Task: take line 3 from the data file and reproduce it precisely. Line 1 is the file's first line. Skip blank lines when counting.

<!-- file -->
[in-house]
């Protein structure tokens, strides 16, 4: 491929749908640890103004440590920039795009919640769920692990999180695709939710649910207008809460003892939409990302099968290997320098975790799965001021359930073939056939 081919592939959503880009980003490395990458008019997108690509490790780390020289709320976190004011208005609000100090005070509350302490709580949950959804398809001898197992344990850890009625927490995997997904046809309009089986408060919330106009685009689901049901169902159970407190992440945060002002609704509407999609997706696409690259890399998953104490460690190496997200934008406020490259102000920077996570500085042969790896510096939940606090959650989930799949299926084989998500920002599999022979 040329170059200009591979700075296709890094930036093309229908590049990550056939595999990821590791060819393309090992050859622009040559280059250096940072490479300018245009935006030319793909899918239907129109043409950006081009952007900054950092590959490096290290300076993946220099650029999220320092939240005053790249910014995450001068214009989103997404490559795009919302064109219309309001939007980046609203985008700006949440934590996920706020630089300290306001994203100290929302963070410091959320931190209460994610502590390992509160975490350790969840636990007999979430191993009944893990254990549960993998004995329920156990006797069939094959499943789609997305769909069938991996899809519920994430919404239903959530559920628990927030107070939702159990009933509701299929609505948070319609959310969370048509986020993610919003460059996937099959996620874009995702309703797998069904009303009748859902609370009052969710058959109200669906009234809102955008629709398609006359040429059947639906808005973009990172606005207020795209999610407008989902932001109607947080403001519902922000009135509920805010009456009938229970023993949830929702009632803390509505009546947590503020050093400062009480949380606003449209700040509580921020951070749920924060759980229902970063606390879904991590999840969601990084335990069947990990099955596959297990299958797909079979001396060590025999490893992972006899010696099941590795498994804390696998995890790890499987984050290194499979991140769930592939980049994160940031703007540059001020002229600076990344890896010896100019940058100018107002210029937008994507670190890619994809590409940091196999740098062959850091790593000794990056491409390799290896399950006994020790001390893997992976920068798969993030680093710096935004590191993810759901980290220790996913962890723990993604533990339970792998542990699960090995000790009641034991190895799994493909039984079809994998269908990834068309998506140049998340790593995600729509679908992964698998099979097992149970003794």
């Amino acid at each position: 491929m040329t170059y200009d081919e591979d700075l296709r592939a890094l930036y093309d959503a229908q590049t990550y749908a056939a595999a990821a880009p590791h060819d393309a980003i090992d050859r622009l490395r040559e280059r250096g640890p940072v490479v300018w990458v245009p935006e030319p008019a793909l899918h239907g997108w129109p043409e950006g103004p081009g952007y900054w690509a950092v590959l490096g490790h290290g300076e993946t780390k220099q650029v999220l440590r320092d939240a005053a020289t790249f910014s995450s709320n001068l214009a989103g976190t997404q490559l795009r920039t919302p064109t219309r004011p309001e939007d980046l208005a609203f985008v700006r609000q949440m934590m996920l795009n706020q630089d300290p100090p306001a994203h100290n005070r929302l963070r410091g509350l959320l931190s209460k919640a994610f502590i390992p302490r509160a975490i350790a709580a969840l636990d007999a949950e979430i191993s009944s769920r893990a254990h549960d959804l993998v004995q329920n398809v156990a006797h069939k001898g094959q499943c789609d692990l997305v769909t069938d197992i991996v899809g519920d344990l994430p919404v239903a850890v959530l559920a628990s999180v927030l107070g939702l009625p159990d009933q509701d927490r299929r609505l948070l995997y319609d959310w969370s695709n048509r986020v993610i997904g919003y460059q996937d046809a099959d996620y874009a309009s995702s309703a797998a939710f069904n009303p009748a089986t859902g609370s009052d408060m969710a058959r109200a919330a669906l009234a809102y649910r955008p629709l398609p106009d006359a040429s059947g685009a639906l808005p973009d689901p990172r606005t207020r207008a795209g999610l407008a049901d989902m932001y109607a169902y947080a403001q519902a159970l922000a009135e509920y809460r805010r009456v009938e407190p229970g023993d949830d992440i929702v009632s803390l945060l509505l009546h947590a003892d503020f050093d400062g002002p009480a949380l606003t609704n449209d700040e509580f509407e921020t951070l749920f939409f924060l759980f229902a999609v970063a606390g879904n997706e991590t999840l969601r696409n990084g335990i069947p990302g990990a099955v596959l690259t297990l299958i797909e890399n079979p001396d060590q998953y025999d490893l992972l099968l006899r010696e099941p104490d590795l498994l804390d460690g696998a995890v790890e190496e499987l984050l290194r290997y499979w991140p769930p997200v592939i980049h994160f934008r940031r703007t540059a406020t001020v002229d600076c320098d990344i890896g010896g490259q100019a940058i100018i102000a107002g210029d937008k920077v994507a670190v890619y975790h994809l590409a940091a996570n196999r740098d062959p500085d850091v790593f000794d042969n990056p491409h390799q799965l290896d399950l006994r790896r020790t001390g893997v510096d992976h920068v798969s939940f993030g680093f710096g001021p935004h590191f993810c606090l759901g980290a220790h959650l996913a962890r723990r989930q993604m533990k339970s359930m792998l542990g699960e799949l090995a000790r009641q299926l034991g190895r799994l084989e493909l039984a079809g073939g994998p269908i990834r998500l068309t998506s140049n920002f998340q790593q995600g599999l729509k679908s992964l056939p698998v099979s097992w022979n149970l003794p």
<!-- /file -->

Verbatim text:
């Amino acid at each position: 491929m040329t170059y200009d081919e591979d700075l296709r592939a890094l930036y093309d959503a229908q590049t990550y749908a056939a595999a990821a880009p590791h060819d393309a980003i090992d050859r622009l490395r040559e280059r250096g640890p940072v490479v300018w990458v245009p935006e030319p008019a793909l899918h239907g997108w129109p043409e950006g103004p081009g952007y900054w690509a950092v590959l490096g490790h290290g300076e993946t780390k220099q650029v999220l440590r320092d939240a005053a020289t790249f910014s995450s709320n001068l214009a989103g976190t997404q490559l795009r920039t919302p064109t219309r004011p309001e939007d980046l208005a609203f985008v700006r609000q949440m934590m996920l795009n706020q630089d300290p100090p306001a994203h100290n005070r929302l963070r410091g509350l959320l931190s209460k919640a994610f502590i390992p302490r509160a975490i350790a709580a969840l636990d007999a949950e979430i191993s009944s769920r893990a254990h549960d959804l993998v004995q329920n398809v156990a006797h069939k001898g094959q499943c789609d692990l997305v769909t069938d197992i991996v899809g519920d344990l994430p919404v239903a850890v959530l559920a628990s999180v927030l107070g939702l009625p159990d009933q509701d927490r299929r609505l948070l995997y319609d959310w969370s695709n048509r986020v993610i997904g919003y460059q996937d046809a099959d996620y874009a309009s995702s309703a797998a939710f069904n009303p009748a089986t859902g609370s009052d408060m969710a058959r109200a919330a669906l009234a809102y649910r955008p629709l398609p106009d006359a040429s059947g685009a639906l808005p973009d689901p990172r606005t207020r207008a795209g999610l407008a049901d989902m932001y109607a169902y947080a403001q519902a159970l922000a009135e509920y809460r805010r009456v009938e407190p229970g023993d949830d992440i929702v009632s803390l945060l509505l009546h947590a003892d503020f050093d400062g002002p009480a949380l606003t609704n449209d700040e509580f509407e921020t951070l749920f939409f924060l759980f229902a999609v970063a606390g879904n997706e991590t999840l969601r696409n990084g335990i069947p990302g990990a099955v596959l690259t297990l299958i797909e890399n079979p001396d060590q998953y025999d490893l992972l099968l006899r010696e099941p104490d590795l498994l804390d460690g696998a995890v790890e190496e499987l984050l290194r290997y499979w991140p769930p997200v592939i980049h994160f934008r940031r703007t540059a406020t001020v002229d600076c320098d990344i890896g010896g490259q100019a940058i100018i102000a107002g210029d937008k920077v994507a670190v890619y975790h994809l590409a940091a996570n196999r740098d062959p500085d850091v790593f000794d042969n990056p491409h390799q799965l290896d399950l006994r790896r020790t001390g893997v510096d992976h920068v798969s939940f993030g680093f710096g001021p935004h590191f993810c606090l759901g980290a220790h959650l996913a962890r723990r989930q993604m533990k339970s359930m792998l542990g699960e799949l090995a000790r009641q299926l034991g190895r799994l084989e493909l039984a079809g073939g994998p269908i990834r998500l068309t998506s140049n920002f998340q790593q995600g599999l729509k679908s992964l056939p698998v099979s097992w022979n149970l003794p």